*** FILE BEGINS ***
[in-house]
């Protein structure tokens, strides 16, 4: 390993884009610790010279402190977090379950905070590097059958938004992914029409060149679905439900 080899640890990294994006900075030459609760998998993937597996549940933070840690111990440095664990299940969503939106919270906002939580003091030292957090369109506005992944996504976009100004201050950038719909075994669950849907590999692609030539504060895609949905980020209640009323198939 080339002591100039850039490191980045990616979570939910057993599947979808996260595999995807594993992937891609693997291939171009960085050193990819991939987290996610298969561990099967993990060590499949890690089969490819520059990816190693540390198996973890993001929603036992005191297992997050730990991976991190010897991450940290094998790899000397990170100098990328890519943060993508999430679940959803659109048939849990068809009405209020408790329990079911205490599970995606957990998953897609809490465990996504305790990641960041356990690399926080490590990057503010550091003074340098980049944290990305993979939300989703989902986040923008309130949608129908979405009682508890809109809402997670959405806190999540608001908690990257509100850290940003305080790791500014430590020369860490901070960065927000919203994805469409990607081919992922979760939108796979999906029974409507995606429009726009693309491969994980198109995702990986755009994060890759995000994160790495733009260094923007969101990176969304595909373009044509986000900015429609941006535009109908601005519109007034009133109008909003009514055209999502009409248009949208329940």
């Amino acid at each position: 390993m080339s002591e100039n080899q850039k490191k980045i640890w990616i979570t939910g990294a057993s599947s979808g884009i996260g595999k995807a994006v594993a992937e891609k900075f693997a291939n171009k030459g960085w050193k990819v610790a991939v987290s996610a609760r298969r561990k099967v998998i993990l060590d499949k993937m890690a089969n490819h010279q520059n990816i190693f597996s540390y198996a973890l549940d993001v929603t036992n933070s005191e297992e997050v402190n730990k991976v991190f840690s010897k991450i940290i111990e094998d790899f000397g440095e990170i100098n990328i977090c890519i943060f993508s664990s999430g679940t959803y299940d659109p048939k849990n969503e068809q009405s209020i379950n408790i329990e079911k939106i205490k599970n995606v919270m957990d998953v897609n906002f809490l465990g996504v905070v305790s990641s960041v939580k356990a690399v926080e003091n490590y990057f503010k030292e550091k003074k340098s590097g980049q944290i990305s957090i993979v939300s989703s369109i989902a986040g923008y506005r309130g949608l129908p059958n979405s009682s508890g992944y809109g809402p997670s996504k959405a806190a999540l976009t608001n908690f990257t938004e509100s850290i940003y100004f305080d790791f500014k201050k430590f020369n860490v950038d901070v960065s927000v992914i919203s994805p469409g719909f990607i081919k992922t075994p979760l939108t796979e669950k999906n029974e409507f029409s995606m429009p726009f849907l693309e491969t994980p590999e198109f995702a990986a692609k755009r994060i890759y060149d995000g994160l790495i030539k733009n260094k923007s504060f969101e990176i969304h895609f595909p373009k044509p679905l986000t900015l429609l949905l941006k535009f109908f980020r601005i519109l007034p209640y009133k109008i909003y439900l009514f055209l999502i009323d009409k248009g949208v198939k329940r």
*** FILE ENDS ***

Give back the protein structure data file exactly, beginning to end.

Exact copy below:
[in-house]
């Protein structure tokens, strides 16, 4: 390993884009610790010279402190977090379950905070590097059958938004992914029409060149679905439900 080899640890990294994006900075030459609760998998993937597996549940933070840690111990440095664990299940969503939106919270906002939580003091030292957090369109506005992944996504976009100004201050950038719909075994669950849907590999692609030539504060895609949905980020209640009323198939 080339002591100039850039490191980045990616979570939910057993599947979808996260595999995807594993992937891609693997291939171009960085050193990819991939987290996610298969561990099967993990060590499949890690089969490819520059990816190693540390198996973890993001929603036992005191297992997050730990991976991190010897991450940290094998790899000397990170100098990328890519943060993508999430679940959803659109048939849990068809009405209020408790329990079911205490599970995606957990998953897609809490465990996504305790990641960041356990690399926080490590990057503010550091003074340098980049944290990305993979939300989703989902986040923008309130949608129908979405009682508890809109809402997670959405806190999540608001908690990257509100850290940003305080790791500014430590020369860490901070960065927000919203994805469409990607081919992922979760939108796979999906029974409507995606429009726009693309491969994980198109995702990986755009994060890759995000994160790495733009260094923007969101990176969304595909373009044509986000900015429609941006535009109908601005519109007034009133109008909003009514055209999502009409248009949208329940």
């Amino acid at each position: 390993m080339s002591e100039n080899q850039k490191k980045i640890w990616i979570t939910g990294a057993s599947s979808g884009i996260g595999k995807a994006v594993a992937e891609k900075f693997a291939n171009k030459g960085w050193k990819v610790a991939v987290s996610a609760r298969r561990k099967v998998i993990l060590d499949k993937m890690a089969n490819h010279q520059n990816i190693f597996s540390y198996a973890l549940d993001v929603t036992n933070s005191e297992e997050v402190n730990k991976v991190f840690s010897k991450i940290i111990e094998d790899f000397g440095e990170i100098n990328i977090c890519i943060f993508s664990s999430g679940t959803y299940d659109p048939k849990n969503e068809q009405s209020i379950n408790i329990e079911k939106i205490k599970n995606v919270m957990d998953v897609n906002f809490l465990g996504v905070v305790s990641s960041v939580k356990a690399v926080e003091n490590y990057f503010k030292e550091k003074k340098s590097g980049q944290i990305s957090i993979v939300s989703s369109i989902a986040g923008y506005r309130g949608l129908p059958n979405s009682s508890g992944y809109g809402p997670s996504k959405a806190a999540l976009t608001n908690f990257t938004e509100s850290i940003y100004f305080d790791f500014k201050k430590f020369n860490v950038d901070v960065s927000v992914i919203s994805p469409g719909f990607i081919k992922t075994p979760l939108t796979e669950k999906n029974e409507f029409s995606m429009p726009f849907l693309e491969t994980p590999e198109f995702a990986a692609k755009r994060i890759y060149d995000g994160l790495i030539k733009n260094k923007s504060f969101e990176i969304h895609f595909p373009k044509p679905l986000t900015l429609l949905l941006k535009f109908f980020r601005i519109l007034p209640y009133k109008i909003y439900l009514f055209l999502i009323d009409k248009g949208v198939k329940r």